Latest: Time for Ireland to lead on alcohol restricitions, says Reilly

Senator James Reilly

Update 6.30pm: The Seanad is tonight debating amendments to the Public Health Alcohol Bill - which seeks to introduce a minimum price for alcohol.

Senators have told the chamber they have been lobbied by shopkeepers, who argue that they will be disproportionately affected by rules on segregating drink.

The Seanad has also heard pleas that the Bill be delayed until a minimum price is introduced in the North also.

However, Senator James Reilly, a former Health Minister, opposes any further delays.

"There’s a time to follow, and there's a time to lead. Let us lead on this," he said.

"And let our friends in the North of Ireland, when they do get their Executive back together, as we all hope they will, let them follow then.

"But let us not use a possibility of something happening or not happening as an excuse for us not doing what we know we should do."


A lobby group for the alcohol industry has accused the Department of Health of spreading "fake news" about Ireland's drinking habits.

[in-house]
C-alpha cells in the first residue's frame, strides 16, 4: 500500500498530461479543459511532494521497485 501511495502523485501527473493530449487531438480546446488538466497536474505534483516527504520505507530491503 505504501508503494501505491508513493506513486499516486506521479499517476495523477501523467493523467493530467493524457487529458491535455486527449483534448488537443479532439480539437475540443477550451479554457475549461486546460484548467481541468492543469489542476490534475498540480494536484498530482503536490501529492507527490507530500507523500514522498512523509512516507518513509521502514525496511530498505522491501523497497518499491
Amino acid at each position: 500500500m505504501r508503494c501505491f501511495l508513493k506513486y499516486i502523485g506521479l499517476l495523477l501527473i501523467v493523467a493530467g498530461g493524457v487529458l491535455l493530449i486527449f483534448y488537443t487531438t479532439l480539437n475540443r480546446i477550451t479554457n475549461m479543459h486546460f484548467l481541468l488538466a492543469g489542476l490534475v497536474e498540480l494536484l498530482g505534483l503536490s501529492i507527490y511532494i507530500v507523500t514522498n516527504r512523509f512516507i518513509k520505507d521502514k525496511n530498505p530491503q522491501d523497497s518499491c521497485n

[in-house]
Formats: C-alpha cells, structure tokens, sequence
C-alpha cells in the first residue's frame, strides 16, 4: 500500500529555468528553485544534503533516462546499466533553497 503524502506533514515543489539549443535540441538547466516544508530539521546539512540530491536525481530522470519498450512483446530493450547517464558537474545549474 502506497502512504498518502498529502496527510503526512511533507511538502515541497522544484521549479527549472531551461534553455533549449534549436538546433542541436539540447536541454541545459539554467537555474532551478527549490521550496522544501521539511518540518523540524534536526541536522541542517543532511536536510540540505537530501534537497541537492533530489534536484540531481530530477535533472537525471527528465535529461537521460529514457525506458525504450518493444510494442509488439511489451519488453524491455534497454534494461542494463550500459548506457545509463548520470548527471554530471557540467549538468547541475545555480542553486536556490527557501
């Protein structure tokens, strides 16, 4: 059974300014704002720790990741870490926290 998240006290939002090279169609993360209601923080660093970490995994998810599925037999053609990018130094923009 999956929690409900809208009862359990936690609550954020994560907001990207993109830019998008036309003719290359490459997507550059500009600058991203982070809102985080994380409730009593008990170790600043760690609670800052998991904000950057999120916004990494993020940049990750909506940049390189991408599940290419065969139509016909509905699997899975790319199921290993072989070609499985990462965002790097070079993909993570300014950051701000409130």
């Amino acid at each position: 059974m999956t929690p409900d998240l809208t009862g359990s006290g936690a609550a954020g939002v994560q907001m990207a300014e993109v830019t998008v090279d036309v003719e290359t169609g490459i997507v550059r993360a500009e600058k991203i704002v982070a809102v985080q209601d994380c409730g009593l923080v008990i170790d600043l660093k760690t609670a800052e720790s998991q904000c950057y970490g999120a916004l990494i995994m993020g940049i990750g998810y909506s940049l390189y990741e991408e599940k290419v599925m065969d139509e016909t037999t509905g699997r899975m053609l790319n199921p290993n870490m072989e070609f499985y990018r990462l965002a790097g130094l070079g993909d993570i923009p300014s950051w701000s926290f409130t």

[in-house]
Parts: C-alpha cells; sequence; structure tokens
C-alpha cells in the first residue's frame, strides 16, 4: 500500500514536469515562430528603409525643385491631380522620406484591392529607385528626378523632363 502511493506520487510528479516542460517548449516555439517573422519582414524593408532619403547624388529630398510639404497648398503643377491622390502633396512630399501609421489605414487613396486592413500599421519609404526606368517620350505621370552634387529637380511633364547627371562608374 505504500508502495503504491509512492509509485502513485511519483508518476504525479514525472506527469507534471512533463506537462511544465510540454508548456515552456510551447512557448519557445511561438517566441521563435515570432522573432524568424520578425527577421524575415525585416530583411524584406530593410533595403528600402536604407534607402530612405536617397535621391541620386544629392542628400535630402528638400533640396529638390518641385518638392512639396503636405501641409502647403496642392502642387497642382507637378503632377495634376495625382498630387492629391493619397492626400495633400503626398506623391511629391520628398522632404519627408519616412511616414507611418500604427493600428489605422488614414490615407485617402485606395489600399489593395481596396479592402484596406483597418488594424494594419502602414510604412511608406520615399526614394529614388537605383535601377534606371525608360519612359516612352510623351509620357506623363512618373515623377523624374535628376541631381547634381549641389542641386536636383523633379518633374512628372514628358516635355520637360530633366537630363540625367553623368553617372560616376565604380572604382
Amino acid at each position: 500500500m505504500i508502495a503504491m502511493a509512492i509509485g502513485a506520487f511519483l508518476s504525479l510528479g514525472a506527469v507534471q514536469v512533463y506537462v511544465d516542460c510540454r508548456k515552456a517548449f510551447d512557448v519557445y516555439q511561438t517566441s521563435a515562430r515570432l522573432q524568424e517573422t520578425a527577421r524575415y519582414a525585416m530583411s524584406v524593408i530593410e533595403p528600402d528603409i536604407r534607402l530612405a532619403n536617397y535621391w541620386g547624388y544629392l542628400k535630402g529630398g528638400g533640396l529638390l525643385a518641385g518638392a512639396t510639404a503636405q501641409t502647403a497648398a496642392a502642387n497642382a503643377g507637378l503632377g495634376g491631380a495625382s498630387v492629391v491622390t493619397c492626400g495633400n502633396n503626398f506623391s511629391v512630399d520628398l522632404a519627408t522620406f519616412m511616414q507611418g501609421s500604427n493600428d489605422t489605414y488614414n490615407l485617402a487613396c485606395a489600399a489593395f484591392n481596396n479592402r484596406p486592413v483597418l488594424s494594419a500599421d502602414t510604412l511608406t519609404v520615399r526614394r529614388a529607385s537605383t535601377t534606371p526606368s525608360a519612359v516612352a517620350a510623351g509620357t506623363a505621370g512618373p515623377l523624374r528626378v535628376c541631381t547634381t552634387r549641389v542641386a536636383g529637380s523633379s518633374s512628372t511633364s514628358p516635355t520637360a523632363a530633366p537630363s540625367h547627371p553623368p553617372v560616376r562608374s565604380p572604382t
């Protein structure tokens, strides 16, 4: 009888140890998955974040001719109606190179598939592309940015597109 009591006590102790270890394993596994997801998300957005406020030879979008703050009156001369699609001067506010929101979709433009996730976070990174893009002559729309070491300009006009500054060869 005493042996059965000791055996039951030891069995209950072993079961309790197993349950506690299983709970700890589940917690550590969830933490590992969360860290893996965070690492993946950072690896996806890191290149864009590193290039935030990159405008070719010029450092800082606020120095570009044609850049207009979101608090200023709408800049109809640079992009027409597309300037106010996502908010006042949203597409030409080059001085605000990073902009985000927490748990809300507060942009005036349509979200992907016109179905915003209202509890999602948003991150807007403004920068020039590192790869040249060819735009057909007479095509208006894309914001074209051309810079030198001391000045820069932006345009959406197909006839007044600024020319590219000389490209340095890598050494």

The Alcohol Bill, which aims to ban cheap drinks and limit advertising, returns to the Seanad today.

Ahead of it, the Department circulated a fact sheet about consumption to senators, but the Alcohol Beverage Federation of Ireland says it is based on old data.

Patricia Callan, the Federation's director, said: "The World Health Organisation has said alcohol consumption in Ireland has declined by 25% since 2005 and that Ireland has fallen significantly from a rank of 9th to 18th for alcohol consumption.

"Yet the department says it is a myth is falling. So they are simply not basing anything that they are saying on evidence."

The alcohol industry claims the measures will not work, but liver specialist and chair of the Alcohol Health Alliance Professor Frank Murray disagrees.

Prof. Murray said: "The public Alcohol Bill is the most important piece of legislation we have ever had in relation to alcohol in this country and we classify alcohol as a public health issue.

"The measures in the Bill, and there are six categories of measures, are of proven benefit.

"they are among measures that are being recommended by the World Health Organisation."

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